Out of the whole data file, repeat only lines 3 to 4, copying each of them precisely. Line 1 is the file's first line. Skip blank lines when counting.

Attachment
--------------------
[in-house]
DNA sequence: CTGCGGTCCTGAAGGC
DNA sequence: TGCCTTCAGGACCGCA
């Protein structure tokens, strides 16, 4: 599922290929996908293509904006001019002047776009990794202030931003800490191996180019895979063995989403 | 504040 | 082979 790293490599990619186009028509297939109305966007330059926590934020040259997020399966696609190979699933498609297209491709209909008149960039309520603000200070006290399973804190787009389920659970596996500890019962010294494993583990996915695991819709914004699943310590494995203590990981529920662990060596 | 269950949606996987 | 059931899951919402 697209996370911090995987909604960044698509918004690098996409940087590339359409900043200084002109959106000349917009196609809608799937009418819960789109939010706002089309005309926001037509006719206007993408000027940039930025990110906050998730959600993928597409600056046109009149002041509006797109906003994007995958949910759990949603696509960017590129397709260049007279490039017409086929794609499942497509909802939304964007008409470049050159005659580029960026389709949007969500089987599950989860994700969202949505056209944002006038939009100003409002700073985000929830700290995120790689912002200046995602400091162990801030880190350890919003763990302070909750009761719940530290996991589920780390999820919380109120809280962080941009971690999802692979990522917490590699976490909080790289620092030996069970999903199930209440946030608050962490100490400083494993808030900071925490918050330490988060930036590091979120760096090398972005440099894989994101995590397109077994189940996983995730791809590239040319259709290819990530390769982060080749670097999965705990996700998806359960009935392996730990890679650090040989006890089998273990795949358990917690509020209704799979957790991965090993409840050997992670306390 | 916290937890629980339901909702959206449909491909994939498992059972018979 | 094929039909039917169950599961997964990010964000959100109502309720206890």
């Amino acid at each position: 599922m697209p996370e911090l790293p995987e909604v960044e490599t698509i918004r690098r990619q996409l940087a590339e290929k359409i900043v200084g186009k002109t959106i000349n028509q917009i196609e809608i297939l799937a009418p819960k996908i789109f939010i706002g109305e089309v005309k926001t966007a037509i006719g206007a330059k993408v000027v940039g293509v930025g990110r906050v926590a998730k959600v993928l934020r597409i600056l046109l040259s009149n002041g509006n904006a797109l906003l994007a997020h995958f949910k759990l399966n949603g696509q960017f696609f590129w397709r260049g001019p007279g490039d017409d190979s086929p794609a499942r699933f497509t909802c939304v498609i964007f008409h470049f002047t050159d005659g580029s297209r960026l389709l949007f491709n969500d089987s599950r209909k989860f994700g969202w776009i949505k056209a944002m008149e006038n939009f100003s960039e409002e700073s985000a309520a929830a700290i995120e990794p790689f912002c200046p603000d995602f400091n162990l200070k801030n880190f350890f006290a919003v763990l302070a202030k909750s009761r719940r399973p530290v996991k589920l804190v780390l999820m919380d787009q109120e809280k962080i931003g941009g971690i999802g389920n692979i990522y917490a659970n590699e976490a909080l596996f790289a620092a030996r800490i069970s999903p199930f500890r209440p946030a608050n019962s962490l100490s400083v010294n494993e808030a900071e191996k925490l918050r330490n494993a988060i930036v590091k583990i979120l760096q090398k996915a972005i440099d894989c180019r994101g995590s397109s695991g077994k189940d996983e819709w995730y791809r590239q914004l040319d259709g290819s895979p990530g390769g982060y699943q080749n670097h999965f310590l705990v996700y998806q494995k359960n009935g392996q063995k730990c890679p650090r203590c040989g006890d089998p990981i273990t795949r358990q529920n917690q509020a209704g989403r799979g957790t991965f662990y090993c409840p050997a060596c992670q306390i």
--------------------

DNA sequence: TGCCTTCAGGACCGCA
């Protein structure tokens, strides 16, 4: 599922290929996908293509904006001019002047776009990794202030931003800490191996180019895979063995989403 | 504040 | 082979 790293490599990619186009028509297939109305966007330059926590934020040259997020399966696609190979699933498609297209491709209909008149960039309520603000200070006290399973804190787009389920659970596996500890019962010294494993583990996915695991819709914004699943310590494995203590990981529920662990060596 | 269950949606996987 | 059931899951919402 697209996370911090995987909604960044698509918004690098996409940087590339359409900043200084002109959106000349917009196609809608799937009418819960789109939010706002089309005309926001037509006719206007993408000027940039930025990110906050998730959600993928597409600056046109009149002041509006797109906003994007995958949910759990949603696509960017590129397709260049007279490039017409086929794609499942497509909802939304964007008409470049050159005659580029960026389709949007969500089987599950989860994700969202949505056209944002006038939009100003409002700073985000929830700290995120790689912002200046995602400091162990801030880190350890919003763990302070909750009761719940530290996991589920780390999820919380109120809280962080941009971690999802692979990522917490590699976490909080790289620092030996069970999903199930209440946030608050962490100490400083494993808030900071925490918050330490988060930036590091979120760096090398972005440099894989994101995590397109077994189940996983995730791809590239040319259709290819990530390769982060080749670097999965705990996700998806359960009935392996730990890679650090040989006890089998273990795949358990917690509020209704799979957790991965090993409840050997992670306390 | 916290937890629980339901909702959206449909491909994939498992059972018979 | 094929039909039917169950599961997964990010964000959100109502309720206890």